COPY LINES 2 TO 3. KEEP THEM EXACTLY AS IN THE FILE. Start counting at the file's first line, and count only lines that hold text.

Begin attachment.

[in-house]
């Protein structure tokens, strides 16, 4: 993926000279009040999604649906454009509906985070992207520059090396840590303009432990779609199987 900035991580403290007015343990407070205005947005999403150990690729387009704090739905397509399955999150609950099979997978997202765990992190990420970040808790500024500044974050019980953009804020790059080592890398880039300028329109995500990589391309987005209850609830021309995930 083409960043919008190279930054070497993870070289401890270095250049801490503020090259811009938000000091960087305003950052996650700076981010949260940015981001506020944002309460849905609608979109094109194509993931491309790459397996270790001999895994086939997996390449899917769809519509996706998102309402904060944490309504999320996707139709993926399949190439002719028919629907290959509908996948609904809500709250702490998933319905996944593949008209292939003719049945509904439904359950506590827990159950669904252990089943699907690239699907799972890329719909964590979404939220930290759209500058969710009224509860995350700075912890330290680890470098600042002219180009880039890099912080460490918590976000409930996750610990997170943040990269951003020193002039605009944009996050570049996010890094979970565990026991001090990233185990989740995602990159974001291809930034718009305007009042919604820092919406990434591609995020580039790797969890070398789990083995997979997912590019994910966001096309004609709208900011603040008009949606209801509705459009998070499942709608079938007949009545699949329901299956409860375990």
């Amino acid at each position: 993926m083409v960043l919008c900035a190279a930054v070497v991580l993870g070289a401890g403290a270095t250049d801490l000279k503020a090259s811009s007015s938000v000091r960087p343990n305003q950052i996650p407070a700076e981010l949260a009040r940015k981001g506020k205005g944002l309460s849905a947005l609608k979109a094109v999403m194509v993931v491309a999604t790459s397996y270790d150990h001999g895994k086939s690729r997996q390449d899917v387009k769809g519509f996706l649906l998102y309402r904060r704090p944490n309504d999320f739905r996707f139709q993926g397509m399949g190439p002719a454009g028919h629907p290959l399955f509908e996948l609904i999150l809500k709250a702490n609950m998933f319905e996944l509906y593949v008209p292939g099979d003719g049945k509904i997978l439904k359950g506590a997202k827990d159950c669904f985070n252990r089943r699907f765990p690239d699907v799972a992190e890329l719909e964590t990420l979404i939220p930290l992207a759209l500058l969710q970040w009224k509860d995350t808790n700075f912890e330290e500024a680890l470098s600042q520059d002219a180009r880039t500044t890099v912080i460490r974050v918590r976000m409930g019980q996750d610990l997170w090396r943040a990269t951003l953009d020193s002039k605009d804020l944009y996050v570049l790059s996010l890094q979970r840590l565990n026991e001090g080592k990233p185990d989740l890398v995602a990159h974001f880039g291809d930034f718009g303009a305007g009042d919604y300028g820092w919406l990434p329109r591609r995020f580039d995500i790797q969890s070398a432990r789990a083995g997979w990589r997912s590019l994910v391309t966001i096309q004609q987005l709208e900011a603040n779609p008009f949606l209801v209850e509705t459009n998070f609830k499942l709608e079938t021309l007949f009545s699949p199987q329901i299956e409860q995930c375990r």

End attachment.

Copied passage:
């Protein structure tokens, strides 16, 4: 993926000279009040999604649906454009509906985070992207520059090396840590303009432990779609199987 900035991580403290007015343990407070205005947005999403150990690729387009704090739905397509399955999150609950099979997978997202765990992190990420970040808790500024500044974050019980953009804020790059080592890398880039300028329109995500990589391309987005209850609830021309995930 083409960043919008190279930054070497993870070289401890270095250049801490503020090259811009938000000091960087305003950052996650700076981010949260940015981001506020944002309460849905609608979109094109194509993931491309790459397996270790001999895994086939997996390449899917769809519509996706998102309402904060944490309504999320996707139709993926399949190439002719028919629907290959509908996948609904809500709250702490998933319905996944593949008209292939003719049945509904439904359950506590827990159950669904252990089943699907690239699907799972890329719909964590979404939220930290759209500058969710009224509860995350700075912890330290680890470098600042002219180009880039890099912080460490918590976000409930996750610990997170943040990269951003020193002039605009944009996050570049996010890094979970565990026991001090990233185990989740995602990159974001291809930034718009305007009042919604820092919406990434591609995020580039790797969890070398789990083995997979997912590019994910966001096309004609709208900011603040008009949606209801509705459009998070499942709608079938007949009545699949329901299956409860375990």
């Amino acid at each position: 993926m083409v960043l919008c900035a190279a930054v070497v991580l993870g070289a401890g403290a270095t250049d801490l000279k503020a090259s811009s007015s938000v000091r960087p343990n305003q950052i996650p407070a700076e981010l949260a009040r940015k981001g506020k205005g944002l309460s849905a947005l609608k979109a094109v999403m194509v993931v491309a999604t790459s397996y270790d150990h001999g895994k086939s690729r997996q390449d899917v387009k769809g519509f996706l649906l998102y309402r904060r704090p944490n309504d999320f739905r996707f139709q993926g397509m399949g190439p002719a454009g028919h629907p290959l399955f509908e996948l609904i999150l809500k709250a702490n609950m998933f319905e996944l509906y593949v008209p292939g099979d003719g049945k509904i997978l439904k359950g506590a997202k827990d159950c669904f985070n252990r089943r699907f765990p690239d699907v799972a992190e890329l719909e964590t990420l979404i939220p930290l992207a759209l500058l969710q970040w009224k509860d995350t808790n700075f912890e330290e500024a680890l470098s600042q520059d002219a180009r880039t500044t890099v912080i460490r974050v918590r976000m409930g019980q996750d610990l997170w090396r943040a990269t951003l953009d020193s002039k605009d804020l944009y996050v570049l790059s996010l890094q979970r840590l565990n026991e001090g080592k990233p185990d989740l890398v995602a990159h974001f880039g291809d930034f718009g303009a305007g009042d919604y300028g820092w919406l990434p329109r591609r995020f580039d995500i790797q969890s070398a432990r789990a083995g997979w990589r997912s590019l994910v391309t966001i096309q004609q987005l709208e900011a603040n779609p008009f949606l209801v209850e509705t459009n998070f609830k499942l709608e079938t021309l007949f009545s699949p199987q329901i299956e409860q995930c375990r």